Canadian government not closing the book on Hockey Canada’s settled lawsuit

The Canadian government has put Hockey Canada under the microscope.

The Canadian government has put Hockey Canada under the microscope.

Sports Minister Pascale St-Onge has ordered a financial audit of an out-of-court settlement involving a woman who alleged she was sexually assaulted by junior hockey players following a Hockey Canada event in London , Ontario.

A motion was also passed Thursday in Canada’s House of Commons summoning Hockey Canada to the Canadian Heritage standing committee “to shed light on its involvement in an alleged sexual assault case committed in 2018.”

As first reported by TSN, the woman has accused eight Canadian Hockey League players, including members of the 2018 National Junior Team which won world junior gold that year, of sexual assault following a Hockey Canada Foundation gala in London, Ont., in June 2018. .

She filed a $3.55 million lawsuit against Hockey Canada, the CHL and Players Anonymous. The lawsuit was settled. The allegations against the players were never proven in court.

Robert Talach, the plaintiff’s attorney, confirmed that his client had agreed to a settlement but made no further comment.

Hockey Canada declined to comment on Friday’s forensic audit and committee call. A spokesperson referred The Canadian Press to a previous statement in response to the settlement:

“Hockey Canada is deeply troubled by the very serious sexual assault allegations involving members of the 2017-18 National Junior Hockey Team. As soon as Hockey Canada became aware of this case in 2018, we contacted local law enforcement authorities to inform them. To date, we have also retained the services of Henein Hutchison LLP, a firm with extensive experience in this area, to undertake a thorough independent internal investigation and make recommendations on areas of improvement which we have implemented and will continue continue.

“The person making the allegations chose not to speak to the police or Hockey Canada’s independent investigator and also chose not to identify the players involved. It was their right and we fully respect their wishes.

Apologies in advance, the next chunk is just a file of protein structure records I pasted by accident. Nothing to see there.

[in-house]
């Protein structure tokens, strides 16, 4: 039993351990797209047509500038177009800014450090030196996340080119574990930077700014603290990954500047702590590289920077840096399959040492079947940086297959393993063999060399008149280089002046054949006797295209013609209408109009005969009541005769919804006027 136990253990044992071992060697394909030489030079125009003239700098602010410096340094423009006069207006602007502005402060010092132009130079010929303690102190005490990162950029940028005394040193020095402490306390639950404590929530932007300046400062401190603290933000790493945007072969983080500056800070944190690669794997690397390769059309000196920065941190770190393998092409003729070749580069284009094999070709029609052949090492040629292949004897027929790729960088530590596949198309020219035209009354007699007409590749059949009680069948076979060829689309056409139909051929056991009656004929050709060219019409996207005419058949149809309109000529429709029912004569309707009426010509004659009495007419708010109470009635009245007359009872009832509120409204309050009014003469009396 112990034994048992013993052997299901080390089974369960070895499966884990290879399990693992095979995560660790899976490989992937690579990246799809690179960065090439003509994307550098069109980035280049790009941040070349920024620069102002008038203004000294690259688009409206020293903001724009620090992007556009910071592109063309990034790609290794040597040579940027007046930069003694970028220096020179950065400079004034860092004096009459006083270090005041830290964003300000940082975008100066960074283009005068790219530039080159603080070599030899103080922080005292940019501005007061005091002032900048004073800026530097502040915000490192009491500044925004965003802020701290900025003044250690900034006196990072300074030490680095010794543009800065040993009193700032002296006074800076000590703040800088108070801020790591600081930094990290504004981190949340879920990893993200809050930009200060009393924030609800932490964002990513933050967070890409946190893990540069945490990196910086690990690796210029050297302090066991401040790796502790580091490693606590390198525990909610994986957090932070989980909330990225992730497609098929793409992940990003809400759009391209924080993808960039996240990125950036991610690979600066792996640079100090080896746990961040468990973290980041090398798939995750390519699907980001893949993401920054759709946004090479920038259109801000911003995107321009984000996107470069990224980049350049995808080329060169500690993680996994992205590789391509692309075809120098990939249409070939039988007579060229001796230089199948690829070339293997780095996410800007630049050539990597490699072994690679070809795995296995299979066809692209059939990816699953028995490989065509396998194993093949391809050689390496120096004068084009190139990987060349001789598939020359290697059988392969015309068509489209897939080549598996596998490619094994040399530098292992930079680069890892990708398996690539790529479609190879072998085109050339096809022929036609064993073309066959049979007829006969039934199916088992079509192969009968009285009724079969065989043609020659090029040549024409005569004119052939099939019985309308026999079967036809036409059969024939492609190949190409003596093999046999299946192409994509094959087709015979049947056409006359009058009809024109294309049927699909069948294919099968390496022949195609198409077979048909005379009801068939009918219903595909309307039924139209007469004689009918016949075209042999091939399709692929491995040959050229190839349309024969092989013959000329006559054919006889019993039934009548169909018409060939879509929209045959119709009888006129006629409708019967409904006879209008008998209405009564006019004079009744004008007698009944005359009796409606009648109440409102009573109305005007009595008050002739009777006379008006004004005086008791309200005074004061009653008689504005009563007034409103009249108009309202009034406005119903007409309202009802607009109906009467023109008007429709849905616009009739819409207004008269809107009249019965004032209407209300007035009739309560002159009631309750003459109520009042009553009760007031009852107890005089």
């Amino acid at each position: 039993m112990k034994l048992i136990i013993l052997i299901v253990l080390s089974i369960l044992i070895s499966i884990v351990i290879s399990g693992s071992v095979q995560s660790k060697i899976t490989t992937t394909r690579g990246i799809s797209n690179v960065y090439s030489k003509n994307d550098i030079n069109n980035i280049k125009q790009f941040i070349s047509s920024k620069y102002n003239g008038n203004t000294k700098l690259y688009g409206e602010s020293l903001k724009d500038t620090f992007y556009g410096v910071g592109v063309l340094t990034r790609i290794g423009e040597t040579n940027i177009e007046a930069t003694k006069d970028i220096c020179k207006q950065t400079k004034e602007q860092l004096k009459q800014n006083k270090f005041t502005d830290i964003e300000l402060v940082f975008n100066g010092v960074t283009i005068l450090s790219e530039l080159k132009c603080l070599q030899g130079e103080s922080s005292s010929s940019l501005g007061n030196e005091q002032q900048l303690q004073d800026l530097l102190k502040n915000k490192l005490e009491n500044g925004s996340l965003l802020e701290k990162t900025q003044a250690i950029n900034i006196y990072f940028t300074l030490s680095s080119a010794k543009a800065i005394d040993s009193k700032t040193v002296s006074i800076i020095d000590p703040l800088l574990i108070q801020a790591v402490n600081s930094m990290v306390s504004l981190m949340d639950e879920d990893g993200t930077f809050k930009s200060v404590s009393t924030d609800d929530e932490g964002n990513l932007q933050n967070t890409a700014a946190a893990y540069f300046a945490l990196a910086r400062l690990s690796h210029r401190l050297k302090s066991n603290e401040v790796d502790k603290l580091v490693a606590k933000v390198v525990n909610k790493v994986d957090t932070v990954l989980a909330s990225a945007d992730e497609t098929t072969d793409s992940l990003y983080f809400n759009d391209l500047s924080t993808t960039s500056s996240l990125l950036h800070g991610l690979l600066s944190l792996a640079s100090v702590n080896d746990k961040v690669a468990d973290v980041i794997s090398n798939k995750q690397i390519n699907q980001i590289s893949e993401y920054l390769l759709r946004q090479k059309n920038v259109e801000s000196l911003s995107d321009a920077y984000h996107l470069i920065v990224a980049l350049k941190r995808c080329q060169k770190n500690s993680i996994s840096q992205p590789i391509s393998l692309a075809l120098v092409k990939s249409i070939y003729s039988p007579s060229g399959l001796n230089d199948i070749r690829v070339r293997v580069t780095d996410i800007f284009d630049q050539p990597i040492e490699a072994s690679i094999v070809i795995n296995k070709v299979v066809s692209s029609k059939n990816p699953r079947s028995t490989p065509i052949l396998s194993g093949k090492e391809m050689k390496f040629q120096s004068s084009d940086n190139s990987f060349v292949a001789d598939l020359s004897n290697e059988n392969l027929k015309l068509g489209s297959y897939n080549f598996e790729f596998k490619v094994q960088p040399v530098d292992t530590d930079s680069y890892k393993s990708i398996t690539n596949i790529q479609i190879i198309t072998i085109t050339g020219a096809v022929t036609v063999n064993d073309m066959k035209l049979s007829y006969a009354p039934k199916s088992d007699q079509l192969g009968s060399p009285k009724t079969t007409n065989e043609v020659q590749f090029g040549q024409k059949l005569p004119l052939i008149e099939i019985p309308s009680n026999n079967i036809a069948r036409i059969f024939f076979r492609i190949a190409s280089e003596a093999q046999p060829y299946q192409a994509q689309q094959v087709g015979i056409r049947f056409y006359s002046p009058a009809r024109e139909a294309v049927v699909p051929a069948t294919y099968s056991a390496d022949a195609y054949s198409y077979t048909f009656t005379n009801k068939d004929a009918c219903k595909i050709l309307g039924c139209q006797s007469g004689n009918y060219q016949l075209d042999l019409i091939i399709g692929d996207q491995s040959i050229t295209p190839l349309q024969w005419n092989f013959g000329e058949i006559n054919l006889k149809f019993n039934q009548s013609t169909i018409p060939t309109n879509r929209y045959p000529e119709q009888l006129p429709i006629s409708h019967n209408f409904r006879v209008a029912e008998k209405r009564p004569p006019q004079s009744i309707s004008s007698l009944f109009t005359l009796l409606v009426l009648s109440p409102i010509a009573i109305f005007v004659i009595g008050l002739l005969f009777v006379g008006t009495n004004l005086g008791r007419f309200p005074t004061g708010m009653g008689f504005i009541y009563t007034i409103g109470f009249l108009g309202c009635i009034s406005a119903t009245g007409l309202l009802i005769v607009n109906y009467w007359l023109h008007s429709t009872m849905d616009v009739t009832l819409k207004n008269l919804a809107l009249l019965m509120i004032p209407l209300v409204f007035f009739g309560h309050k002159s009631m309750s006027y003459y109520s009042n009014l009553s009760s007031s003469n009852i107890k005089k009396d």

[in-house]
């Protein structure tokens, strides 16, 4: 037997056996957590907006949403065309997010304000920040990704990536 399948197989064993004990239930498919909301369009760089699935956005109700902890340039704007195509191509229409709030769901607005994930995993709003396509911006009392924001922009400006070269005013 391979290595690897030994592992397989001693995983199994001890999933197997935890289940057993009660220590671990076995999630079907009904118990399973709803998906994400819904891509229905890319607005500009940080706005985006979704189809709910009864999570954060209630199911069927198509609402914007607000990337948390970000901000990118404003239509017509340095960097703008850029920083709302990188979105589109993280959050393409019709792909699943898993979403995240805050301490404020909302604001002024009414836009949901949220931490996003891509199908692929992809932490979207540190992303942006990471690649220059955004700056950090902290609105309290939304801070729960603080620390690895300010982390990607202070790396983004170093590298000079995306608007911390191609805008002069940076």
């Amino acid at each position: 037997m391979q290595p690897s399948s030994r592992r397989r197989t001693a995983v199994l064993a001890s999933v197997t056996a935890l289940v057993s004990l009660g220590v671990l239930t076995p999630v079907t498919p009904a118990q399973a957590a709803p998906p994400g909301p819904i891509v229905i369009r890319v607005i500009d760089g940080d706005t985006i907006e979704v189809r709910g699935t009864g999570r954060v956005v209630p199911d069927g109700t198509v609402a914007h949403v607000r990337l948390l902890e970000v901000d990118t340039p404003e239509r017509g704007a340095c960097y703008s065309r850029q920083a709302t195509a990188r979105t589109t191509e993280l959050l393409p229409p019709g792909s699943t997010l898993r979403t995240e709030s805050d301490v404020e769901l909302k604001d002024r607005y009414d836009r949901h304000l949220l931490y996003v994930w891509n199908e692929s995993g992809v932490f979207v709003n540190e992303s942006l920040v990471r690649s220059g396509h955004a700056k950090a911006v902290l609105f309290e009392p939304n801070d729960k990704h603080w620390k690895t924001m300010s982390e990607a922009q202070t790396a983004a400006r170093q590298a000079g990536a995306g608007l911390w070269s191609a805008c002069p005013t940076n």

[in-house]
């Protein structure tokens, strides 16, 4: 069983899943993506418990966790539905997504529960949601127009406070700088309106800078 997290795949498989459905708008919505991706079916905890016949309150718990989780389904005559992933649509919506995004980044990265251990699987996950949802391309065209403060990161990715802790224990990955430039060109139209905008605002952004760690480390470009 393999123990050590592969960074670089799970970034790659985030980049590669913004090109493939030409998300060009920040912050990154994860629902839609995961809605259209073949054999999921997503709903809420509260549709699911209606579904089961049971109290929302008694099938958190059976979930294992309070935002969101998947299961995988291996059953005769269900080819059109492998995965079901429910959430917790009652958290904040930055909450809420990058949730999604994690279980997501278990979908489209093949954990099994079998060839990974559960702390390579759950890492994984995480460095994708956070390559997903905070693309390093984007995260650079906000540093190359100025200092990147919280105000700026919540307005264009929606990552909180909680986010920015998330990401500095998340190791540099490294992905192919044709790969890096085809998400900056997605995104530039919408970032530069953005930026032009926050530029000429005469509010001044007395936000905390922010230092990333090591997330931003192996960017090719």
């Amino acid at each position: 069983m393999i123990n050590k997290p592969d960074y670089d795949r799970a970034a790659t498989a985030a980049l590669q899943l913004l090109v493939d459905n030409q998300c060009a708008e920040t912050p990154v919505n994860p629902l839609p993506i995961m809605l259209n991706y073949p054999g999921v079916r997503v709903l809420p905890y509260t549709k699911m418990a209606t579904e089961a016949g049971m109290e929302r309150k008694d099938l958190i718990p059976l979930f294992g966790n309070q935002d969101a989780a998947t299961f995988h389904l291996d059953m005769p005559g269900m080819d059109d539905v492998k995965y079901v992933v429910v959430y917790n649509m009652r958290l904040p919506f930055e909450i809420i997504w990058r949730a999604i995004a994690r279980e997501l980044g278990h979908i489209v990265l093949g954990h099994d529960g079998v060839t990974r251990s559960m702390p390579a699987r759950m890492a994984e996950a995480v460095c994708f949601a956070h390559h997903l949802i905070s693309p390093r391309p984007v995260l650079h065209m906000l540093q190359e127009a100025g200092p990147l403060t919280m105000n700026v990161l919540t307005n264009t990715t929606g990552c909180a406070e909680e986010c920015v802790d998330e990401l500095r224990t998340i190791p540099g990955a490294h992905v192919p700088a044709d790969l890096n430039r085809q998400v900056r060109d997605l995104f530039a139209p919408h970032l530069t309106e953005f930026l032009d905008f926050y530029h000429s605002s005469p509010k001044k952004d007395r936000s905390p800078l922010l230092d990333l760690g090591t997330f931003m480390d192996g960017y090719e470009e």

“We have settled this matter and as part of this settlement we will not comment further.”

But neither the Canadian government nor the NHL seem to want to close the book on the issue.

St-Onge said in a scrum with reporters ahead of Thursday’s Question Period in Ottawa that she wanted a forensic check of the settlement to make sure Hockey Canada didn’t use taxpayers’ money to settle the matter.

“What I want to know and what I think all Canadians want to know is were there any public funds used to cover up this horrific gang rape story?” asked St-Onge.

“The other thing Canadians want to know is how can such an important organization ensure that its players are not responsible for these allegations and that most of them are now playing in the NHL. And I think Canadians deserve to know.

Safe Sport has been at the forefront of St-Onge’s first eight months in the sports portfolio due to a recent spate of complaints about abuse and mistreatment in high performance sport.

The minister said she will put organizations on fire to clean up inappropriate and abusive behavior.

Government assistance represents 6% of Hockey Canada’s funding, according to the organization’s 2020-2021 annual report, which does not specify the amount.

Hockey Canada received a total of $7.8 million in Own the Podium high performance funding for its men’s and women’s national teams over the four-year quadrennial period between the 2018 and 2022 Olympic Winter Games .

Own the Podium makes funding recommendations to direct Sport Canada money to federations based on medal potential.

Since the defendants could now be NHL players, that league is conducting its own analysis.

“The National Hockey League has been notified of a lawsuit regarding sexual allegations filed against eight unnamed members of the 2018 Canadian World Junior Hockey Team,” the NHL said in a statement.

“We then received the statement containing allegations of both heinous and reprehensible behavior.

“We will endeavor to determine the underlying facts and, to the extent it may involve players who are now in the NHL, we will determine what action, if any, would be appropriate.”

Author Laura Robinson, who wrote about violence and sexual assault in Canadian junior hockey in the 1998 book “Crossing The Line,” says the hierarchical nature of some men’s hockey teams can lead to abuse of their teammates and can extend to people outside the team.

She draws a direct line between the hazing of her teammates and the sexual assault of women.

“It always happens,” Robinson said. “I looked at what was happening to players mainly in terms of initiations and how they were sexually abused during initiations.

“It was part of the culture to be hazed. It’s always sexualized, it’s always sexual assault and it’s always humiliating. It’s always a performance. I think what the body of the girl, this is the stage where the players perform for each other,” she continued.

“It’s terrible that young people, whether it’s a boy who walks into a bathroom at the wrong time, or a rookie player who gets stuck in a locker room, or a girl who get stuck, you know at a so-called party who they’re the recipients of this highly toxic, very violent, always sexualized masculinity.”

This report from The Canadian Press was first published on June 3, 2022.

Donna Spencer, The Canadian Press